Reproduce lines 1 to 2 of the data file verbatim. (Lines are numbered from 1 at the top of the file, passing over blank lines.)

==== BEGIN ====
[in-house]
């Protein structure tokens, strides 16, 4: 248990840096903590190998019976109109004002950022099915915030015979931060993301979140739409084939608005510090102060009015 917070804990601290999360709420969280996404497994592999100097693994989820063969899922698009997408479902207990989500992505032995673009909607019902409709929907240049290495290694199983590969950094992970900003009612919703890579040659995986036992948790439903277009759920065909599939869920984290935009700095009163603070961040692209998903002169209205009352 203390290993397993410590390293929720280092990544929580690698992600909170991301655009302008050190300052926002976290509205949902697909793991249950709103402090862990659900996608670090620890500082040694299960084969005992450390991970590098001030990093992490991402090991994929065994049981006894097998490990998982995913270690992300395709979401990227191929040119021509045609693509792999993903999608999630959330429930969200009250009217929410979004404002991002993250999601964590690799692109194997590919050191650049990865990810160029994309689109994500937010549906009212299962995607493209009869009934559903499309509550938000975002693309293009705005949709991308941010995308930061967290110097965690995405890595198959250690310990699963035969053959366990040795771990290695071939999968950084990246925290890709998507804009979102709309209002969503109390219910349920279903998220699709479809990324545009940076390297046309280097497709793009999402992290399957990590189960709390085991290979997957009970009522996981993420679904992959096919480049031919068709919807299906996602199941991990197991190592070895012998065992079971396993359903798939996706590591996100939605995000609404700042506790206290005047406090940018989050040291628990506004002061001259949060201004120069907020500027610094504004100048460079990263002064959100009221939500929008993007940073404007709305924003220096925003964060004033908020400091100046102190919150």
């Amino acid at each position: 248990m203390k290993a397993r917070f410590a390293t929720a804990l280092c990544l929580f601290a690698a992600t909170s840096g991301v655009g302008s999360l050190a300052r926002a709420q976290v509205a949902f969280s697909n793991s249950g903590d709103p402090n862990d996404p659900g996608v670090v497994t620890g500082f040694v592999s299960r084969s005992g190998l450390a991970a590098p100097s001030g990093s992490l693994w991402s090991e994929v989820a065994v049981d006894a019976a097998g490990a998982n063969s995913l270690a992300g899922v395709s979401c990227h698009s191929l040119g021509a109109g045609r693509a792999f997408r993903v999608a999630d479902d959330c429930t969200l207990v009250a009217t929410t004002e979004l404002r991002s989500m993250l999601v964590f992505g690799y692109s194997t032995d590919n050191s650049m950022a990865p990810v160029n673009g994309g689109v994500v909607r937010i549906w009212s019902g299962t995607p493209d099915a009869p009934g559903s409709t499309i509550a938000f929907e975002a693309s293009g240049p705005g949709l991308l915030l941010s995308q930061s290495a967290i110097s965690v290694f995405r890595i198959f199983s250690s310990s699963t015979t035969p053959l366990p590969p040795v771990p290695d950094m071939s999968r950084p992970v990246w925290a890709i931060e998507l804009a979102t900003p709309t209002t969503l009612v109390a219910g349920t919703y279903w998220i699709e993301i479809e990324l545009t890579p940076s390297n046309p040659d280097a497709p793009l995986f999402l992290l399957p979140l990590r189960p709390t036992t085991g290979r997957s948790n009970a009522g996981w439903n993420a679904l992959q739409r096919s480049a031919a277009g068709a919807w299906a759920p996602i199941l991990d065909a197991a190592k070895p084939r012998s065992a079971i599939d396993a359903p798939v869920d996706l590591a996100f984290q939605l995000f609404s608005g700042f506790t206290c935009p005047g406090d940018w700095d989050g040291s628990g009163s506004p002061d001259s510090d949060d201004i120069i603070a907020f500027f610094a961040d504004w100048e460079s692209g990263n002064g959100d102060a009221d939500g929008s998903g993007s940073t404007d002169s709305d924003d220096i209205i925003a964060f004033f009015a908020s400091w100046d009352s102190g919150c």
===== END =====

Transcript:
[in-house]
């Protein structure tokens, strides 16, 4: 248990840096903590190998019976109109004002950022099915915030015979931060993301979140739409084939608005510090102060009015 917070804990601290999360709420969280996404497994592999100097693994989820063969899922698009997408479902207990989500992505032995673009909607019902409709929907240049290495290694199983590969950094992970900003009612919703890579040659995986036992948790439903277009759920065909599939869920984290935009700095009163603070961040692209998903002169209205009352 203390290993397993410590390293929720280092990544929580690698992600909170991301655009302008050190300052926002976290509205949902697909793991249950709103402090862990659900996608670090620890500082040694299960084969005992450390991970590098001030990093992490991402090991994929065994049981006894097998490990998982995913270690992300395709979401990227191929040119021509045609693509792999993903999608999630959330429930969200009250009217929410979004404002991002993250999601964590690799692109194997590919050191650049990865990810160029994309689109994500937010549906009212299962995607493209009869009934559903499309509550938000975002693309293009705005949709991308941010995308930061967290110097965690995405890595198959250690310990699963035969053959366990040795771990290695071939999968950084990246925290890709998507804009979102709309209002969503109390219910349920279903998220699709479809990324545009940076390297046309280097497709793009999402992290399957990590189960709390085991290979997957009970009522996981993420679904992959096919480049031919068709919807299906996602199941991990197991190592070895012998065992079971396993359903798939996706590591996100939605995000609404700042506790206290005047406090940018989050040291628990506004002061001259949060201004120069907020500027610094504004100048460079990263002064959100009221939500929008993007940073404007709305924003220096925003964060004033908020400091100046102190919150």